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Organization: Health Policy Project
Area of Response to HIV: Finance
Interview was originally published in the January 2014 newsletter.
Suneeta Sharma, PhD, has over 20 years of experience teaching and implementing health policy, financing, and equity projects globally, and is the project director of the USAID- and PEPFAR-funded Health Policy Project, led by Futures Group. HIV Policy Monitor spoke to Dr. Sharma about her experience in the global health field and why policy and advocacy are important
HIV Policy Monitor: Why are policy and advocacy important in global and public health?
Policy is important because it sets priorities and gives direction. If you have the right planning, and strong, evidence-based policies in place, chances are your programs can be successful. Advocacy is a continuous process of reaching policymakers with the right message at the right time, including concrete policy solutions for the health challenges being faced in the community. We've had great successes globally in supporting policymakers and advocates in policy reform, resource allocation, and mobilizing political commitment.
HIV Policy Monitor: What is the value advocacy brings to the response to HIV?
Advocacy has been an important part of the policy projects that Futures Group has implemented over the past 35 years. In Nepal, for example, we helped mainstream HIV programs across several ministries through the ASHA Project, and helped advance the HIV/AIDS Bill in 2007 through a high-level advocacy effort with Ministries of Gender, Health, Labor, and Commerce. We strengthened the capacity of civil society organizations focused on vulnerable populations, including women and lesbian, gay, bisexual, and transgender populations, to advocate for their needs and supported the first-ever meeting of the Federation of Women Living with HIV in Nepal. Bringing together such diverse stakeholders helped enshrine a National HIV/AIDS Bill that respected the needs of all stakeholders and provided clear direction for the government's efforts in the national response to HIV.
Some of our work included drafting training manuals and supporting sensitivity trainings among diverse sectors of the government, primarily military and police forces. At the district level, Futures Group strengthened the capacity of District AIDS Coordinating Committees and local partners in implementing new HIV/AIDS policies. Futures Group also worked with the private sector, sensitizing journalists and other media personnel on issues related to HIV and AIDS. Only through reaching different sectors of society can we see a comprehensive, successful response to HIV.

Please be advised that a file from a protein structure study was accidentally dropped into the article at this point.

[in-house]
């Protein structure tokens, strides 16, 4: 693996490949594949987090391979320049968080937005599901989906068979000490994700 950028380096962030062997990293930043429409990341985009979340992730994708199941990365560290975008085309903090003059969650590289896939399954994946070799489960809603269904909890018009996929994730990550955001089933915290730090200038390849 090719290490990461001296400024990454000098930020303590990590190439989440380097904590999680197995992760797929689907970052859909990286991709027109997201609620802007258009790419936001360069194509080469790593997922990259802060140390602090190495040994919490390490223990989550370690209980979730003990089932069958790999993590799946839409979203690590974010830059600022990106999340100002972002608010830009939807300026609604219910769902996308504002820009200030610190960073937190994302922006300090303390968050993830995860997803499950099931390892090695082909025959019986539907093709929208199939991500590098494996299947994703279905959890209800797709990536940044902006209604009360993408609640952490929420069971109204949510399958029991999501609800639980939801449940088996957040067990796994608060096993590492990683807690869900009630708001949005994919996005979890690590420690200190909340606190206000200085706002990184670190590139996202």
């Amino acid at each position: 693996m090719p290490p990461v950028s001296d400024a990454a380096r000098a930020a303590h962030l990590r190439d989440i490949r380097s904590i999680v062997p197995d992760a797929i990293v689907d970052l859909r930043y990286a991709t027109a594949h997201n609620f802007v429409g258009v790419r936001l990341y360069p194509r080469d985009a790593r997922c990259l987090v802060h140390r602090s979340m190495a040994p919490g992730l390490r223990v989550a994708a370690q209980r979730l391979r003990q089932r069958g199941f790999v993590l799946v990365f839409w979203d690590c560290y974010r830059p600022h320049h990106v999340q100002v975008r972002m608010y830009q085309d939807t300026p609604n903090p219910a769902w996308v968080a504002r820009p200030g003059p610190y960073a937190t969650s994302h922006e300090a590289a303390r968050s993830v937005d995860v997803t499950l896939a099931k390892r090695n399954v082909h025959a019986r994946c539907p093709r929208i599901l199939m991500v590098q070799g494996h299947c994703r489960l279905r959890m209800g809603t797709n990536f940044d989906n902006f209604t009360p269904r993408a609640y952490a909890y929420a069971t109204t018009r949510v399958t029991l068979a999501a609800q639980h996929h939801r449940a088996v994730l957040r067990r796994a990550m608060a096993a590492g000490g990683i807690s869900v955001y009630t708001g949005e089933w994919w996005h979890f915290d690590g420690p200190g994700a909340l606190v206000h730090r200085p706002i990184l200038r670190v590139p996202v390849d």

HIV Policy Monitor: What is the importance of monitoring policies, laws, and strategies in the response to HIV around the world?
The Health Policy Project has an important role to play in terms of monitoring policies. It's important to have goals, and we need to be strategic in thinking in terms of how policies are directed based on evidence and how they are being implemented-what is working and what is not working-so we can help countries take corrective action. We can offer several approaches, including engaging beneficiaries in monitoring policy implementation.
In India, we have implemented a number of interventions that engaged the poor, pregnant women, community-based educators, and distributors of family planning methods. Healthcare providers and beneficiaries can play an important role in monitoring what is working and not working and act as links between the community, health centers, and local governments. The poor can and should be engaged in policy development and monitoring, and providers should be accountable for achieving health equity goals.
HIV Policy Monitor: What role do you see USAID, and other donors, playing in policy implementation in countries that receive assistance?
The role of USAID and other donors now is more focused on country ownership and sustainability. This is achieved by building organizational, institutional, and systems-level capacity, and strengthening resource centers in the country, so there are systems in place for policy development, monitoring, and implementation.
Countries' HIV programs will be more sustainable if local stakeholders identify, address, and remove barriers to policy implementation. Donors have an interest in building capacity to make sure there is an evidence-based, systematic process for examining and monitoring policy implementation to ensure countries are delivering on promises.
Dr. Sharma has written publications, journal articles, and technical briefs on health finance, equity, and health economics. Below are two examples of her work.